Vie. Ene 22nd, 2021

The coronavirus has doctors on both sides of the border phoning it in.

Ontario’s Ministry of Health and Long-Term Care announced Saturday that patients can now use video and phone services to consult with doctors, an isolation-friendly measure the agency has been reluctant to implement in the past.

“If this becomes a widespread community outbreak, we’re going to think twice about the patient who has a cough or other symptoms,” Dr. Keith Thompson, who practises in London, Ont., told CTV News. “Do we want them coming to the office? No. We want to limit that exposure,” Dr. Thompson said.

The doctor said he uses the Ontario Telemedicine Network, a government effort initiated in 2006, to provide patients with expert medical advice over Skype or Facetime without forcing them to risk exposure to COVID-19 by venturing out of the relatively safe confines of their homes. The service helps doctors ease the burden on the country’s health care system by re-filling prescriptions and offering treatment without adding to the chaos that is expected to visit hospitals in the coming weeks.

Florida Surgeon General Scott Rivkees prescribed the service for his state on Monday, waiving requirements for in-person consultations and allowing physicians to refill prescriptions for cannabis and other controlled substances as Floridians try to ride out the coronavirus.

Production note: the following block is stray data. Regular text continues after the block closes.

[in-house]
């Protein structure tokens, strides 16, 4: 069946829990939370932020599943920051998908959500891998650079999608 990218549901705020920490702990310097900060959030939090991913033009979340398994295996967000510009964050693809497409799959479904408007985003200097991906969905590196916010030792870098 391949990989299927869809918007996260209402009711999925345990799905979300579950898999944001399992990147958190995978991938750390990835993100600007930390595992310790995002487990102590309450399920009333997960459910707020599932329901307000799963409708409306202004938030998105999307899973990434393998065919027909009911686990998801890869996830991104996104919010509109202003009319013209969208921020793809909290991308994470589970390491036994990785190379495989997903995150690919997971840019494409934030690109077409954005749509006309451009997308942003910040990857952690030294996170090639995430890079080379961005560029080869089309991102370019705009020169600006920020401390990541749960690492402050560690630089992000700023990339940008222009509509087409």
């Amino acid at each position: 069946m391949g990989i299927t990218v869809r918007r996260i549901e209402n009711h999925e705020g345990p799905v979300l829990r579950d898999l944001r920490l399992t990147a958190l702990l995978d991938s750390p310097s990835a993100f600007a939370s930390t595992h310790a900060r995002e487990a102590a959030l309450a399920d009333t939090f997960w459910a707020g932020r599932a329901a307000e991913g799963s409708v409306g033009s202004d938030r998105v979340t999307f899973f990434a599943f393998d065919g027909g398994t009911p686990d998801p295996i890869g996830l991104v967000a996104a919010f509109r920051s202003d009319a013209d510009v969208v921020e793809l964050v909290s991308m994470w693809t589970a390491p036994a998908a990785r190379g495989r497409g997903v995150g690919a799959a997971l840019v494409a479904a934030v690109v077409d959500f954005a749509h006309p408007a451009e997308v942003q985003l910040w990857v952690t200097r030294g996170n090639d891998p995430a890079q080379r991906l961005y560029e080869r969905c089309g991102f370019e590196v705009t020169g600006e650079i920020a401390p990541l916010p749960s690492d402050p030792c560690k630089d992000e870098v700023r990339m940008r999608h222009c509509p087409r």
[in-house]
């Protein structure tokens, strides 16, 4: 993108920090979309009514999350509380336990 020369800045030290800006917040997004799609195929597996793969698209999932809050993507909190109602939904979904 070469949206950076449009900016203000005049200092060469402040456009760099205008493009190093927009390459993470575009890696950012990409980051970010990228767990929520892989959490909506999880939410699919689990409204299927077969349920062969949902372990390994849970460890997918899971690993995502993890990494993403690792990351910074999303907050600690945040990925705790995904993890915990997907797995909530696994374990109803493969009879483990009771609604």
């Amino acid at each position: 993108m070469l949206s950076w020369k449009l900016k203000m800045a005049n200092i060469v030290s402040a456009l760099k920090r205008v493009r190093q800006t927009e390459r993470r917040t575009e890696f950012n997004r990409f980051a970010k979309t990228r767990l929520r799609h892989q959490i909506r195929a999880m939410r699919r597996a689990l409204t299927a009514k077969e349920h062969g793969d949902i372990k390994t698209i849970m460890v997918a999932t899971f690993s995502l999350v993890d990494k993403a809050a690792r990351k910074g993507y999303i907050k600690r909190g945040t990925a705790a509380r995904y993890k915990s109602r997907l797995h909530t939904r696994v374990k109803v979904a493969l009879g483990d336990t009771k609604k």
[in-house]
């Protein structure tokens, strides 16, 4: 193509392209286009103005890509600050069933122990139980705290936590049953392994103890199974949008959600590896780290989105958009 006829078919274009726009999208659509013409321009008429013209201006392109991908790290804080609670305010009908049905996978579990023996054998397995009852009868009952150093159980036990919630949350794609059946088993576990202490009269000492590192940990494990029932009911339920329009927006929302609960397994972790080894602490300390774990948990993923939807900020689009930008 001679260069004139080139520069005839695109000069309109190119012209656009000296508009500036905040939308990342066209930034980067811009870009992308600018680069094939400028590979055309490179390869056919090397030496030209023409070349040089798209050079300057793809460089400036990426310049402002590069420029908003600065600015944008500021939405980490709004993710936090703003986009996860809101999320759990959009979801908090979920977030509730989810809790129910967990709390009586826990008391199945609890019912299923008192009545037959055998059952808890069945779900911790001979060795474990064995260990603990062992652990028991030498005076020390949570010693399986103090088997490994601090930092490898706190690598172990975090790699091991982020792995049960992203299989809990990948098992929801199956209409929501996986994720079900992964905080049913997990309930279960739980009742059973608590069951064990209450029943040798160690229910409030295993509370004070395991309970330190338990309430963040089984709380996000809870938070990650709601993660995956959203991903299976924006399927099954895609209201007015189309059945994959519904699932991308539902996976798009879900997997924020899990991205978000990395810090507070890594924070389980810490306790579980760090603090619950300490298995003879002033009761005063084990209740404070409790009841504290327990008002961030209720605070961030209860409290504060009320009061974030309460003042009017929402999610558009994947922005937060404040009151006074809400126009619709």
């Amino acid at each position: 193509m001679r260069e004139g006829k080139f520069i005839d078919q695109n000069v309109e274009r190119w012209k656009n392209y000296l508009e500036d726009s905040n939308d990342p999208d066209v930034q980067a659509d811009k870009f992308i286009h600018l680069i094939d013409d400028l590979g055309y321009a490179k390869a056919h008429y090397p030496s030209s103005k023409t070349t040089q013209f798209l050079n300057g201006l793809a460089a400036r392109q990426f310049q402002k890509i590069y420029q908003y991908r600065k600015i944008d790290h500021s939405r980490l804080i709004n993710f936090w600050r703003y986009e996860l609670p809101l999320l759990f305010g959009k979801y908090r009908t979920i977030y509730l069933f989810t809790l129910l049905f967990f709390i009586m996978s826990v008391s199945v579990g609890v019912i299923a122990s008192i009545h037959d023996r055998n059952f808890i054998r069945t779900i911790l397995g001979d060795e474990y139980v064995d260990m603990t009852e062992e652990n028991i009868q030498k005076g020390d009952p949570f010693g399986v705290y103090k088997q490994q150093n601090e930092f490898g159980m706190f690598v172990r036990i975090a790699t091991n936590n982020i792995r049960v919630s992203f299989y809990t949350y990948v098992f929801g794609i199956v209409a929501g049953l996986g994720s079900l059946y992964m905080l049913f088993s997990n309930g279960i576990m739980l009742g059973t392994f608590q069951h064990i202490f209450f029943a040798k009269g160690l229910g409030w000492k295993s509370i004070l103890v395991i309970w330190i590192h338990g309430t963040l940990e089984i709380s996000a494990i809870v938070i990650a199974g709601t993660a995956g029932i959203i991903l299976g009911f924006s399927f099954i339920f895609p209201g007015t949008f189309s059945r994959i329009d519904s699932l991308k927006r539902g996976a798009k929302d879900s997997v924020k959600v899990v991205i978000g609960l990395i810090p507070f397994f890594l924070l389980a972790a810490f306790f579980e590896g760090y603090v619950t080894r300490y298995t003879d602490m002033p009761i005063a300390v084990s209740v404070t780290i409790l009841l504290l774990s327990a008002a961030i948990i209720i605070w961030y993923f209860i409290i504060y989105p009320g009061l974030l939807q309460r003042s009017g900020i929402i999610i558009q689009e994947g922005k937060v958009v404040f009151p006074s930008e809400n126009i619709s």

“For purposes of preparing for, responding to and mitigating any effect of COVID-19, qualified physicians under section 381.986, Florida Statutes, may issue a physician certification only for an existing qualified patient with an existing certification that was issued by that qualified physician without the need to conduct a physical examination while physically present in the same room as the patient,” the emergency order noted.

Other Canadian provinces are expected to follow Ontario’s lead as coronavirus gains a foothold in the country, said Dr. Brett Belchetz, an emergency room doctor and the co-founder and CEO of Maple, a company that offers virtual care services.

“I think sometimes it does take an urgency or a crisis for us to look at technologies that are out there and realize how critical they are and actually start making proper use of them,” Dr. Belchetz said.

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